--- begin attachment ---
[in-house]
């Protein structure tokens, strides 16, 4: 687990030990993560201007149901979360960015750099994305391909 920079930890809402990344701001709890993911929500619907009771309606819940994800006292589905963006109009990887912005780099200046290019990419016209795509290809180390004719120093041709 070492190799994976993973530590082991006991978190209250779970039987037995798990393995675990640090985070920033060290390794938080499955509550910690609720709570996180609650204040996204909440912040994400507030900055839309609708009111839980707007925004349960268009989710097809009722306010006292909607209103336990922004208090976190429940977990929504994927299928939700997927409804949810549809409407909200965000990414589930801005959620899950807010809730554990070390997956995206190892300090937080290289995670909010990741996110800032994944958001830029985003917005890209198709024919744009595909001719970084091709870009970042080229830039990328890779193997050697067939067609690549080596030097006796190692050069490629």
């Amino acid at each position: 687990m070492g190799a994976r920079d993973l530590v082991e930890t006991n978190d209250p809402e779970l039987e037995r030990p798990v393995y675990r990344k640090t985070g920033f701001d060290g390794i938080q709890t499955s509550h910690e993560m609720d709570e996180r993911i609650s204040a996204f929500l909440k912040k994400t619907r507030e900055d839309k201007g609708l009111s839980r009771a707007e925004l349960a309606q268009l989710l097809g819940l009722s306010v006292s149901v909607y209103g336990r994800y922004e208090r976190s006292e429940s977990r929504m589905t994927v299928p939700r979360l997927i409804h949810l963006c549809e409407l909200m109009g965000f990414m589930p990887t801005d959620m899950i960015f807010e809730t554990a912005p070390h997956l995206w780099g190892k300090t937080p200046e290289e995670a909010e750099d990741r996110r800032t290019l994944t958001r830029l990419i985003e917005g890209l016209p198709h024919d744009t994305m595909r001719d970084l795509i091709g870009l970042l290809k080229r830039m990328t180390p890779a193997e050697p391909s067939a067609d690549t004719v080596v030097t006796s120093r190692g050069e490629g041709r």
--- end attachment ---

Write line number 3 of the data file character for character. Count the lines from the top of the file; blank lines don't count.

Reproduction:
């Amino acid at each position: 687990m070492g190799a994976r920079d993973l530590v082991e930890t006991n978190d209250p809402e779970l039987e037995r030990p798990v393995y675990r990344k640090t985070g920033f701001d060290g390794i938080q709890t499955s509550h910690e993560m609720d709570e996180r993911i609650s204040a996204f929500l909440k912040k994400t619907r507030e900055d839309k201007g609708l009111s839980r009771a707007e925004l349960a309606q268009l989710l097809g819940l009722s306010v006292s149901v909607y209103g336990r994800y922004e208090r976190s006292e429940s977990r929504m589905t994927v299928p939700r979360l997927i409804h949810l963006c549809e409407l909200m109009g965000f990414m589930p990887t801005d959620m899950i960015f807010e809730t554990a912005p070390h997956l995206w780099g190892k300090t937080p200046e290289e995670a909010e750099d990741r996110r800032t290019l994944t958001r830029l990419i985003e917005g890209l016209p198709h024919d744009t994305m595909r001719d970084l795509i091709g870009l970042l290809k080229r830039m990328t180390p890779a193997e050697p391909s067939a067609d690549t004719v080596v030097t006796s120093r190692g050069e490629g041709r």